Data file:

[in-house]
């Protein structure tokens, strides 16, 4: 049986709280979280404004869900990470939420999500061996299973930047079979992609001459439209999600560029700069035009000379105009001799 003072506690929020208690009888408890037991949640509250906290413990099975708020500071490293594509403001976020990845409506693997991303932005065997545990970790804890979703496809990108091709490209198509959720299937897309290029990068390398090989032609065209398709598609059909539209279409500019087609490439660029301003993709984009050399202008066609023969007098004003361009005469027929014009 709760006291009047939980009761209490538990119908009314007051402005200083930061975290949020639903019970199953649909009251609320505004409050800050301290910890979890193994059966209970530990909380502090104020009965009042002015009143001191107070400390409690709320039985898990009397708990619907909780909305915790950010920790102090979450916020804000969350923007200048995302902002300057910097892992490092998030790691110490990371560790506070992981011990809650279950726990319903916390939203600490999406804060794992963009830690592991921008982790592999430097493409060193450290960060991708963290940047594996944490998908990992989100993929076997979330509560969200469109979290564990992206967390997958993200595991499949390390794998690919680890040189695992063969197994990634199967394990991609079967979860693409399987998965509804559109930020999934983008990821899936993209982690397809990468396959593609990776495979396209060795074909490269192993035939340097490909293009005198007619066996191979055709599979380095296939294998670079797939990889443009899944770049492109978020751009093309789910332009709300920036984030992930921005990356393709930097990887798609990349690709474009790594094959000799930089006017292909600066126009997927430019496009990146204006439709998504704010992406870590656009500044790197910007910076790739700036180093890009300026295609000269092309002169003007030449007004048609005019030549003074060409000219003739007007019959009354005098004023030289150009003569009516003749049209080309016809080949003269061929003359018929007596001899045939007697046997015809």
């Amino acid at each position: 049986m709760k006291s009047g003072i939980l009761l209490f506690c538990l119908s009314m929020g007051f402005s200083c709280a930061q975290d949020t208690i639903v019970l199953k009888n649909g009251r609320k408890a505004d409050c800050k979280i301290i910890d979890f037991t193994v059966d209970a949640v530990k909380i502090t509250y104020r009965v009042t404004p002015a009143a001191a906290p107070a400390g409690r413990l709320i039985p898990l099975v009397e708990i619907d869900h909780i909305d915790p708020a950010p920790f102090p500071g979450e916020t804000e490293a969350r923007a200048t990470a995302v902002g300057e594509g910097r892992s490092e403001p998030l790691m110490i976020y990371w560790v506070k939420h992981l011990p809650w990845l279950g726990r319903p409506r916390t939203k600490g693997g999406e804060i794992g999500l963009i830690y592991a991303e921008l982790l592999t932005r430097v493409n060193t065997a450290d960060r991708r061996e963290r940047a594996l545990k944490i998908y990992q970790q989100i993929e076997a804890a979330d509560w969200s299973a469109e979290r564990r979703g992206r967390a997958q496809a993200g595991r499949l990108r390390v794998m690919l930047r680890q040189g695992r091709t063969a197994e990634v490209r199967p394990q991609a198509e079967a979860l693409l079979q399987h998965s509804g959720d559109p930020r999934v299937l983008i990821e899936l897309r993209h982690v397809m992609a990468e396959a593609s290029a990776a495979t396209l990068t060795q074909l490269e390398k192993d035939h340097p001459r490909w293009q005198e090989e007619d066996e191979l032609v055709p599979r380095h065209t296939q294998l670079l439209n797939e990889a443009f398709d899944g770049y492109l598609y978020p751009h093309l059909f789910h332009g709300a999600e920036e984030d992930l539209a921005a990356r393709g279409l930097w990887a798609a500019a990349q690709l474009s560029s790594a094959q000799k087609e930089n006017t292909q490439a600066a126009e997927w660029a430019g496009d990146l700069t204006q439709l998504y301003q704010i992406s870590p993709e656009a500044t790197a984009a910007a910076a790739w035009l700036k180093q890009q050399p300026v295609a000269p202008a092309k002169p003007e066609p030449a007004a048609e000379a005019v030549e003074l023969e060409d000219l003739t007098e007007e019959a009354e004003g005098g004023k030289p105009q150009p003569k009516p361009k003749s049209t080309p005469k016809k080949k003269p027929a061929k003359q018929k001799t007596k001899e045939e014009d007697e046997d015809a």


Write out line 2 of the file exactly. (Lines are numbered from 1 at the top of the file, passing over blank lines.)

């Protein structure tokens, strides 16, 4: 049986709280979280404004869900990470939420999500061996299973930047079979992609001459439209999600560029700069035009000379105009001799 003072506690929020208690009888408890037991949640509250906290413990099975708020500071490293594509403001976020990845409506693997991303932005065997545990970790804890979703496809990108091709490209198509959720299937897309290029990068390398090989032609065209398709598609059909539209279409500019087609490439660029301003993709984009050399202008066609023969007098004003361009005469027929014009 709760006291009047939980009761209490538990119908009314007051402005200083930061975290949020639903019970199953649909009251609320505004409050800050301290910890979890193994059966209970530990909380502090104020009965009042002015009143001191107070400390409690709320039985898990009397708990619907909780909305915790950010920790102090979450916020804000969350923007200048995302902002300057910097892992490092998030790691110490990371560790506070992981011990809650279950726990319903916390939203600490999406804060794992963009830690592991921008982790592999430097493409060193450290960060991708963290940047594996944490998908990992989100993929076997979330509560969200469109979290564990992206967390997958993200595991499949390390794998690919680890040189695992063969197994990634199967394990991609079967979860693409399987998965509804559109930020999934983008990821899936993209982690397809990468396959593609990776495979396209060795074909490269192993035939340097490909293009005198007619066996191979055709599979380095296939294998670079797939990889443009899944770049492109978020751009093309789910332009709300920036984030992930921005990356393709930097990887798609990349690709474009790594094959000799930089006017292909600066126009997927430019496009990146204006439709998504704010992406870590656009500044790197910007910076790739700036180093890009300026295609000269092309002169003007030449007004048609005019030549003074060409000219003739007007019959009354005098004023030289150009003569009516003749049209080309016809080949003269061929003359018929007596001899045939007697046997015809």